“Debt peonage” is alive and well today — it is no accident that David Graeber is also one of the intellects of the Occupy Wall Street movement.
As soon as I get done reading it, I’m going on a hunt for critical reviews. But meanwhile, I’m finding it quite mind-expanding to follow Graeber’s “everything you know about economics is wrong,” chain of evidence.
Confirmed keynote speakers currently include
One panel has been fully specified. It’s called “Big Enough to Succeed.” It provides four vital examples of a fourth way to Internet connectivity; small, entrepreneurial (non-Municipal) carriers that are leading the way to the future of connectivity. Confirmed speakers on this panel include John Brown, founder of CityLink Telecommunications, Ken Johnson, President and General Manager of Conneaut Telephone Company, Pat Kennedy, the founder of Lit San Leandro and Levi Maaia, VP of Full Channel.
Other panels will address issues such as . . .
- BIP, BTOP, UCAN, Gig-U, Google Fiber and other big pipe experiments
- Freedom and Connectivity from Alexandria, Egypt to Zuccotti Park, USA
- Surveillance, spying, and democracy
- Corruption, power and Internet progress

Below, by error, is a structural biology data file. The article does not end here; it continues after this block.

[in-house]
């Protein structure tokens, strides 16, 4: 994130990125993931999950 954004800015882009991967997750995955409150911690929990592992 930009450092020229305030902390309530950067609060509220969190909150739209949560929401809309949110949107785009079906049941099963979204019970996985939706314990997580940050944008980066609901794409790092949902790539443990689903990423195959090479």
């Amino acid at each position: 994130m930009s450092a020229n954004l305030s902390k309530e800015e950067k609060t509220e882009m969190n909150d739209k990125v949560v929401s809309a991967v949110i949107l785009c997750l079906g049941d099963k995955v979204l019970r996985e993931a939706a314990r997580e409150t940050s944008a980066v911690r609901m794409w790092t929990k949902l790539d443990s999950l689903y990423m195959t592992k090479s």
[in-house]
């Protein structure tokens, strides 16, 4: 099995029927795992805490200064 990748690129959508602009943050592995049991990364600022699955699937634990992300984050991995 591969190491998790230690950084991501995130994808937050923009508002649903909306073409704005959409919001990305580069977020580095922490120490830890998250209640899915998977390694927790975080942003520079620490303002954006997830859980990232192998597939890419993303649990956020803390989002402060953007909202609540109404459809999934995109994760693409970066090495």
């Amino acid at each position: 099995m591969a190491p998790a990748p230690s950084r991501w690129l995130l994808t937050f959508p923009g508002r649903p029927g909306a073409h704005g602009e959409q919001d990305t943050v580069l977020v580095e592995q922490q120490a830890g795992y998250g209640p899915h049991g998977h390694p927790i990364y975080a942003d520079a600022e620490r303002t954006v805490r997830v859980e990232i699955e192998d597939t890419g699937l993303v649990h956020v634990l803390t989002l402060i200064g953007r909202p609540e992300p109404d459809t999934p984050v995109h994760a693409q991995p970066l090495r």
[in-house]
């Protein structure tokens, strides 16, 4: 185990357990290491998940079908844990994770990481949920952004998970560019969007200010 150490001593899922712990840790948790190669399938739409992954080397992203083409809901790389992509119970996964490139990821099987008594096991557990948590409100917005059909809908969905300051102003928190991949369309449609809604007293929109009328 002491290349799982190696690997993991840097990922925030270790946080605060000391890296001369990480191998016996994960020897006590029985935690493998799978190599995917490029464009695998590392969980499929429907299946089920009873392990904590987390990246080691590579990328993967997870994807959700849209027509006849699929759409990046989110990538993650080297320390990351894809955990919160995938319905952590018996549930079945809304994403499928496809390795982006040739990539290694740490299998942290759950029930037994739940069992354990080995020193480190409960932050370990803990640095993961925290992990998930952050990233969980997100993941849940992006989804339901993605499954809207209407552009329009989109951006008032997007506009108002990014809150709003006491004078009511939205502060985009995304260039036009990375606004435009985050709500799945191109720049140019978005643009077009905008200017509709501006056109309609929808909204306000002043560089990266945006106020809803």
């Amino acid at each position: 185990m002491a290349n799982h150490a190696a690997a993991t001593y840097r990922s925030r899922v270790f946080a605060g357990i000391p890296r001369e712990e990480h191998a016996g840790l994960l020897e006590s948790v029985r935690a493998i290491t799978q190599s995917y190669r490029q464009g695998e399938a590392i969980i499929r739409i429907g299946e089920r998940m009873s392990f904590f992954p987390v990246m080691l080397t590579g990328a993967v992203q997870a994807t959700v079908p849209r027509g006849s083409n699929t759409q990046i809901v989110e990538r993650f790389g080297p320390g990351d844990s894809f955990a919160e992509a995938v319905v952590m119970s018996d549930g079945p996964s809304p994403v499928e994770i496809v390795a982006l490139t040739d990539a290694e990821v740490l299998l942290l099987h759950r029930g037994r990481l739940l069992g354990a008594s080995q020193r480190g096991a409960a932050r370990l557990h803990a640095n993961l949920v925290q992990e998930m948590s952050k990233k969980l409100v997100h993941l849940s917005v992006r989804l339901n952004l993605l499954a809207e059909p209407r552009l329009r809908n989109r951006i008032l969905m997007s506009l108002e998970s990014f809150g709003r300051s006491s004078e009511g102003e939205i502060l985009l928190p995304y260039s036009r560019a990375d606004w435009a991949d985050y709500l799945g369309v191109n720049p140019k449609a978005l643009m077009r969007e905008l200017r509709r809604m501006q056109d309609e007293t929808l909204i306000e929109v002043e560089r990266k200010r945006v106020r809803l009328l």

- and . . .
As in previous years, F2C: Freedom to Connect will feature great music, good food, and an awesome audience. Watch this space for further details.
F2C: Freedom to Connect is seeking sponsors and volunteers who are committed to an open, innovative, bottom-up Internet. Write to me — firstname.lastname@example.org
Technorati Tags: Broadband, BTOP, Censorship, CommonCarriage, Competition, Corruption, Democracy, DisruptiveTechnology, End-to-End, F2C, FTTH, Infrastructure, ItsTheInternetStupid, MunicipalNetworks, NationalBroadbandPlan, NetworkNeutrality, OpenAccess, ParadoxoftheBestNetwork, PublicGoods, Spectrum, StructuralSeparation, Stupid Network, Sustainability, VintCerf, WealthofNetworks
In a 2009 comment on this essay, I wrote:
We can expect today’s gained ground to erode under our feet. We can expect to
keep fighting a long time. Or we can use today’s momentum to change the core
of the entities driving the fight so it’s simply not in their interests to continue it.
The choice is ours.
Today we’re fighting SOPA and PIPA. If we win, tomorrow it’ll be something else. The Internet will remain under attack, and the battles will continue, until the applications are separated by law from the infrastructure.
The fight for the freedom of the Internet knows no borders. I am delighted that Alexander has found it worthwhile to make Making Network Neutrality Sustainable accessible to a whole new language community.